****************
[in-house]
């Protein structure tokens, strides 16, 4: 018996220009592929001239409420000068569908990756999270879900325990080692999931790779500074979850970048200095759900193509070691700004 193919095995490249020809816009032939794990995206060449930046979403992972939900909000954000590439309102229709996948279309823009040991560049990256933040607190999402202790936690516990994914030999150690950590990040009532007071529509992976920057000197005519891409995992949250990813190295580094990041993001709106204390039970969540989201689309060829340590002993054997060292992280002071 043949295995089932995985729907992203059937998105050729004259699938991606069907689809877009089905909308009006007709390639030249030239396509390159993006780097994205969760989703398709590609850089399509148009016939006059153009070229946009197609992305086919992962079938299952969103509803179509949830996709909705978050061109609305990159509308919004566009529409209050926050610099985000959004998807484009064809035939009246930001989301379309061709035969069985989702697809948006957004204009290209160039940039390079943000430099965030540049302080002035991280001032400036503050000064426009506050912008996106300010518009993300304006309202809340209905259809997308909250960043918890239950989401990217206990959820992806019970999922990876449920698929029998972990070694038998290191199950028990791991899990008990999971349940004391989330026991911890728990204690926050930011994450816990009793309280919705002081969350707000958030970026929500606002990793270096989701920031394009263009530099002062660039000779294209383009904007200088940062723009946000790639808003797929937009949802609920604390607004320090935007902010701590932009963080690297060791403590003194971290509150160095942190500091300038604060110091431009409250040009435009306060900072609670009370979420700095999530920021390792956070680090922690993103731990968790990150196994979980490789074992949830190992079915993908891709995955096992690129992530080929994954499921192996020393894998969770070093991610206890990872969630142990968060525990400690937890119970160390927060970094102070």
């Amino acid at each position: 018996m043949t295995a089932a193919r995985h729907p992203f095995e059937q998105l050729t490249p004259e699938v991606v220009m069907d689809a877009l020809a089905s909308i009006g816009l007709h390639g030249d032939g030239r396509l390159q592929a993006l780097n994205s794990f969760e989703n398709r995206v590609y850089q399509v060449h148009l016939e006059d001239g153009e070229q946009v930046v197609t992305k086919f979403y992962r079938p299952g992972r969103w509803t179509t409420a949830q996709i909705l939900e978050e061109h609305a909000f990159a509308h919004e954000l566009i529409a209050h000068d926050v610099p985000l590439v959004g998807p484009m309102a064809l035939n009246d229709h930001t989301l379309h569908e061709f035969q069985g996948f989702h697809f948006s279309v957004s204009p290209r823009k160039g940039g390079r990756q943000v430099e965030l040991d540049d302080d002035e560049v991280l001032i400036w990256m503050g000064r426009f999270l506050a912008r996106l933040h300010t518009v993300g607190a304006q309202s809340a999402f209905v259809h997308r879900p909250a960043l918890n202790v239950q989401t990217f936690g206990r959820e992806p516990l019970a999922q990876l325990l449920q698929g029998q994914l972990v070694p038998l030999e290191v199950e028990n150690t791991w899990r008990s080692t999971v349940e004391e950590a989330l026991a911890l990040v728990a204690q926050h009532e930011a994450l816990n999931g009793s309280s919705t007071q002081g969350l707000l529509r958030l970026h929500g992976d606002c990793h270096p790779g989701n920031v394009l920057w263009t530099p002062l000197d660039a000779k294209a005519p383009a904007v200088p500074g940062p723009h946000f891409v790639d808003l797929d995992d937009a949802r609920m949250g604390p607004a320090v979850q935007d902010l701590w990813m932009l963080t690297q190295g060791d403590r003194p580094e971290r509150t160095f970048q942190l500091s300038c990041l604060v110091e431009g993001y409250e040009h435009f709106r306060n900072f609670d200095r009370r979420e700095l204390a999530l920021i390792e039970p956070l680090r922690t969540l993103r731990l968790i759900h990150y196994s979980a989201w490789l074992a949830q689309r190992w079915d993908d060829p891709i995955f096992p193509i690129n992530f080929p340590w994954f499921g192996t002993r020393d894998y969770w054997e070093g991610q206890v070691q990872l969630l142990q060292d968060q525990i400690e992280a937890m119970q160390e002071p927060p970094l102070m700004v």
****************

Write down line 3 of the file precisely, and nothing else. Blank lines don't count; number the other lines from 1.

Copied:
């Amino acid at each position: 018996m043949t295995a089932a193919r995985h729907p992203f095995e059937q998105l050729t490249p004259e699938v991606v220009m069907d689809a877009l020809a089905s909308i009006g816009l007709h390639g030249d032939g030239r396509l390159q592929a993006l780097n994205s794990f969760e989703n398709r995206v590609y850089q399509v060449h148009l016939e006059d001239g153009e070229q946009v930046v197609t992305k086919f979403y992962r079938p299952g992972r969103w509803t179509t409420a949830q996709i909705l939900e978050e061109h609305a909000f990159a509308h919004e954000l566009i529409a209050h000068d926050v610099p985000l590439v959004g998807p484009m309102a064809l035939n009246d229709h930001t989301l379309h569908e061709f035969q069985g996948f989702h697809f948006s279309v957004s204009p290209r823009k160039g940039g390079r990756q943000v430099e965030l040991d540049d302080d002035e560049v991280l001032i400036w990256m503050g000064r426009f999270l506050a912008r996106l933040h300010t518009v993300g607190a304006q309202s809340a999402f209905v259809h997308r879900p909250a960043l918890n202790v239950q989401t990217f936690g206990r959820e992806p516990l019970a999922q990876l325990l449920q698929g029998q994914l972990v070694p038998l030999e290191v199950e028990n150690t791991w899990r008990s080692t999971v349940e004391e950590a989330l026991a911890l990040v728990a204690q926050h009532e930011a994450l816990n999931g009793s309280s919705t007071q002081g969350l707000l529509r958030l970026h929500g992976d606002c990793h270096p790779g989701n920031v394009l920057w263009t530099p002062l000197d660039a000779k294209a005519p383009a904007v200088p500074g940062p723009h946000f891409v790639d808003l797929d995992d937009a949802r609920m949250g604390p607004a320090v979850q935007d902010l701590w990813m932009l963080t690297q190295g060791d403590r003194p580094e971290r509150t160095f970048q942190l500091s300038c990041l604060v110091e431009g993001y409250e040009h435009f709106r306060n900072f609670d200095r009370r979420e700095l204390a999530l920021i390792e039970p956070l680090r922690t969540l993103r731990l968790i759900h990150y196994s979980a989201w490789l074992a949830q689309r190992w079915d993908d060829p891709i995955f096992p193509i690129n992530f080929p340590w994954f499921g192996t002993r020393d894998y969770w054997e070093g991610q206890v070691q990872l969630l142990q060292d968060q525990i400690e992280a937890m119970q160390e002071p927060p970094l102070m700004v």